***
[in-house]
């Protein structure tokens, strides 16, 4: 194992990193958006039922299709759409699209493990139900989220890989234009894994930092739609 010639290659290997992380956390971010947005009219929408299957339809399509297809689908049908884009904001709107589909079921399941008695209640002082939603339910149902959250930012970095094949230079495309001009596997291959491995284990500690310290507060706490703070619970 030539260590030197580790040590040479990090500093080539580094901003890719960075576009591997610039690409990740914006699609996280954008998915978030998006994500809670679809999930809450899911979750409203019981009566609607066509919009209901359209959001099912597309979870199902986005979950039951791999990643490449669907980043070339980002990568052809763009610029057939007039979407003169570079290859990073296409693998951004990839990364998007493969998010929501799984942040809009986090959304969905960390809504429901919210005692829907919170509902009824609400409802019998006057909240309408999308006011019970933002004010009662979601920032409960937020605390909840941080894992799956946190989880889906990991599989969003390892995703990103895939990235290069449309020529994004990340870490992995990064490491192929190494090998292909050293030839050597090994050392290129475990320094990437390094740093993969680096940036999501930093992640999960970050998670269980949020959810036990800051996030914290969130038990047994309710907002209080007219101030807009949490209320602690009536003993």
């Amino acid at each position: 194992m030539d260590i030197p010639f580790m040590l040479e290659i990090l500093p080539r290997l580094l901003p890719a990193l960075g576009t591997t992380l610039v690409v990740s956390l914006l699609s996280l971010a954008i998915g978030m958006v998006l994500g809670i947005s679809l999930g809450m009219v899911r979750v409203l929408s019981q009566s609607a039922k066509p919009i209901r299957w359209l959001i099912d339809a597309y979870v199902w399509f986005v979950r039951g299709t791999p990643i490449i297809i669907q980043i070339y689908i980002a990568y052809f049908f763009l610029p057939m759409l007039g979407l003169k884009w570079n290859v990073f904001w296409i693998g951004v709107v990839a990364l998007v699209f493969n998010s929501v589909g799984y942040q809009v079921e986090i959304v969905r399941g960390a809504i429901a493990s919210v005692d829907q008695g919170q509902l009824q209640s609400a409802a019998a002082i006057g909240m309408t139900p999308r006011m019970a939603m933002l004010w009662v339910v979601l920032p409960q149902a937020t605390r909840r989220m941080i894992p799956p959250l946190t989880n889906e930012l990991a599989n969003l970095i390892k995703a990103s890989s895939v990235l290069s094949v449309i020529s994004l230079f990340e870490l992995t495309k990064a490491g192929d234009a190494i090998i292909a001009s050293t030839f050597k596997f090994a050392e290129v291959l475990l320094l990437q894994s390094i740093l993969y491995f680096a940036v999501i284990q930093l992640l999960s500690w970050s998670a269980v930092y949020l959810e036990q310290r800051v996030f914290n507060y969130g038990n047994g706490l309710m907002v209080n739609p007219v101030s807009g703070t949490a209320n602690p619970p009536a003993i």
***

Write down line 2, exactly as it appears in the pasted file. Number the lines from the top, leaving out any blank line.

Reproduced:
């Protein structure tokens, strides 16, 4: 194992990193958006039922299709759409699209493990139900989220890989234009894994930092739609 010639290659290997992380956390971010947005009219929408299957339809399509297809689908049908884009904001709107589909079921399941008695209640002082939603339910149902959250930012970095094949230079495309001009596997291959491995284990500690310290507060706490703070619970 030539260590030197580790040590040479990090500093080539580094901003890719960075576009591997610039690409990740914006699609996280954008998915978030998006994500809670679809999930809450899911979750409203019981009566609607066509919009209901359209959001099912597309979870199902986005979950039951791999990643490449669907980043070339980002990568052809763009610029057939007039979407003169570079290859990073296409693998951004990839990364998007493969998010929501799984942040809009986090959304969905960390809504429901919210005692829907919170509902009824609400409802019998006057909240309408999308006011019970933002004010009662979601920032409960937020605390909840941080894992799956946190989880889906990991599989969003390892995703990103895939990235290069449309020529994004990340870490992995990064490491192929190494090998292909050293030839050597090994050392290129475990320094990437390094740093993969680096940036999501930093992640999960970050998670269980949020959810036990800051996030914290969130038990047994309710907002209080007219101030807009949490209320602690009536003993």